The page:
Stacy
Mar 16, 2015 Stacy rated it really liked it
Read The Birds and The Frogs, two ancient Greek comedies by Aristophanes. Humor is definitely hard to carry over from one year to the next, much less thousands of years. However, overall I did find these to be somewhat funny, though I'm certain quite a bit went over my head. Fortunately, there were decent introductions to each play explaining what was happening and where some of the humor came from. The Birds resonated a bit more as involved a silly war and power struggles which are still happen ...more
Roya
Jun 29, 2015 Roya rated it liked it  ·  review of another edition
در سلطنت پرنگان بال خواهید داشت ، خوش و خرم زندگی خواهید کرد بی هیچ غم !
Madalena
Nov 02, 2014 Madalena rated it really liked it  ·  review of another edition
não tão bom quanto Lysistrata mas não deixa de ser fantástico, Aristófanes era um génio da comédia
Danger Kallisti
Mar 10, 2008 Danger Kallisti rated it really liked it  ·  review of another edition
Recommends it for: classicists, the disaffected
Shelves: classics
It's always a challenge to try and translate anything from Classical Greek, and that goes double for comedies, rife as they are with double entendres and topical humor. While I've seen better English translations than this, it was still quite enjoyable.

After Lysistrata, I'd say that this competes with Plutus for my favorite play by Aristophanes. While the two plays share many common themes, this one has some points where the transition between Old and New comedy is made apparent. Of the two, I'
...more
Rupertt Wind
Apr 24, 2014 Rupertt Wind rated it liked it
Its funny in a very different way
Jake
Jul 31, 2009 Jake rated it really liked it
Shelves: drama
I'm not an afficianado of Greek theatre, but this one I found quite colorful. Commentary on different groups in society is achieved with different sets of...let's see, what was it? Oh yeah, birds.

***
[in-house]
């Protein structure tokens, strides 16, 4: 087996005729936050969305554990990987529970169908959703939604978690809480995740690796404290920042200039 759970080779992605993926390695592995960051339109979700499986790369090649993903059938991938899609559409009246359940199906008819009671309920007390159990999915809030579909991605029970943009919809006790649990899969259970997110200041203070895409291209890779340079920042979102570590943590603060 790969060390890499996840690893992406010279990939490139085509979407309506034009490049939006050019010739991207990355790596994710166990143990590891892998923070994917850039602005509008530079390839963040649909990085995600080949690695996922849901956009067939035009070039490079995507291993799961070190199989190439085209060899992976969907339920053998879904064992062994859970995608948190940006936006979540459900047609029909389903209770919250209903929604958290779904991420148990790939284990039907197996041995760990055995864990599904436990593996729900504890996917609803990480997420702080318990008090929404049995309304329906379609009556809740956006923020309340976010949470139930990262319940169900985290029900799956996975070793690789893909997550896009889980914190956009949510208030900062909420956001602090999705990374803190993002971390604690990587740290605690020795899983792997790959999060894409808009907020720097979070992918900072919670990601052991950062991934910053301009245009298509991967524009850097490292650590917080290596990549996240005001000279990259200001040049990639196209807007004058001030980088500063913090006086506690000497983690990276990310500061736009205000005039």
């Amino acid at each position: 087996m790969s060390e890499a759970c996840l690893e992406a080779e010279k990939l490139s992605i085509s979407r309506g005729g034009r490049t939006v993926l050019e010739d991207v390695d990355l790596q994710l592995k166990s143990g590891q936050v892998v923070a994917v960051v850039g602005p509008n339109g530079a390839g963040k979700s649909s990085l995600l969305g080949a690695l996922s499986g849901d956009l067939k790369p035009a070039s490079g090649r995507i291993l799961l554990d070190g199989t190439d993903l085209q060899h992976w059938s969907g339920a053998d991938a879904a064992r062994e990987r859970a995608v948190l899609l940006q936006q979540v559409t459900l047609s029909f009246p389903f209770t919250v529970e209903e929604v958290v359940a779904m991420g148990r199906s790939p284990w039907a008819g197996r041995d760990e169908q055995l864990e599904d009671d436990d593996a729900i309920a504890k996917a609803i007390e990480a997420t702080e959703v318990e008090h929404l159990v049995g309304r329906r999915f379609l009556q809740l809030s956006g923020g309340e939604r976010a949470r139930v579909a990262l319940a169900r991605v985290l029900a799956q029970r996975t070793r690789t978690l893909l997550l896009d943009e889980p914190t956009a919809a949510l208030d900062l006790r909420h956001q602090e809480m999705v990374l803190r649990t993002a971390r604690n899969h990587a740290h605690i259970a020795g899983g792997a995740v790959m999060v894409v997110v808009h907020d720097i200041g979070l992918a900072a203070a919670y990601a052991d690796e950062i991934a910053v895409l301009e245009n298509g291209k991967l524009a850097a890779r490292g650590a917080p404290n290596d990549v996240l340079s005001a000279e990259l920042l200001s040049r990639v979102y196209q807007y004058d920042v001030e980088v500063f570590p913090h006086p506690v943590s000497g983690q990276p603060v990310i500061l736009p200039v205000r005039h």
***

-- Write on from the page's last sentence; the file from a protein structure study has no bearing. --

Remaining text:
It also introduced me to the importance of picking a good translation. Generally, it's best to stick with major publishers and translators with strong backgrounds in both the language and literature in general.
This is definitely a play where you want footnotes to explain all of the historical tie-ins.
Spenser White
If anyone tells you that there's too much crude language or lewdness in modern drama, throw this book at them, literally if you have to. Do I support the lewdness? No, but I did enjoy the rest of the play.
I really want to live in cloud-cuckoo land! I want to be a bird, where do I sign up? This play is really a political treatise (as all great comedies are) on why humans will never achieve a perfect society. Because there already is one and we see it everyday: The Kingdom of the Birds!
Heather
Jun 19, 2009 Heather rated it really liked it
I checked this out before seeing the LA Opera production of the opera based on the play - the play is a lot more pointed and silly/funny than the opera was. Opera was rather surrealist and dreamy. I plan to re-read some of his other plays...but am out of renewals so gotta give the book back to the library, where I guarantee no one will check it out for another two years.
Kristin Pedder
Excellent footnotes to help understanding, but I'm not a fan of Greek theatre so this is somewhat lost on me.
Megan
Feb 11, 2016 Megan rated it liked it  ·  review of another edition
Shelves: classic, comedy, drama, humor, play
Plenty of humor that I'm sure would be better visually.
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Aristophanes (Greek: Αριστοφάνης; c. 446 BCE – c. 386 BCE) was a playwright of ancient Athens.

About 11 of his works are known in full, and they are the only plays of the "Old Comedy" style to have survived. They are The Acharnians, The Birds, The Clouds, The Ecclesiazusae, The Frogs, The Knights, Peace, Plutus (wealth), The Thesmophoriazusae, and The Wasps. These plays have been translated into m
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“Men of sense often learn from their enemies. It is from their foes, not their friends, that cities learn the lesson of building high walls and ships of war; and this lesson saves their children, their homes, and their properties.” 2 likes
“A prudent person after all can pick something
Even from an enemy.”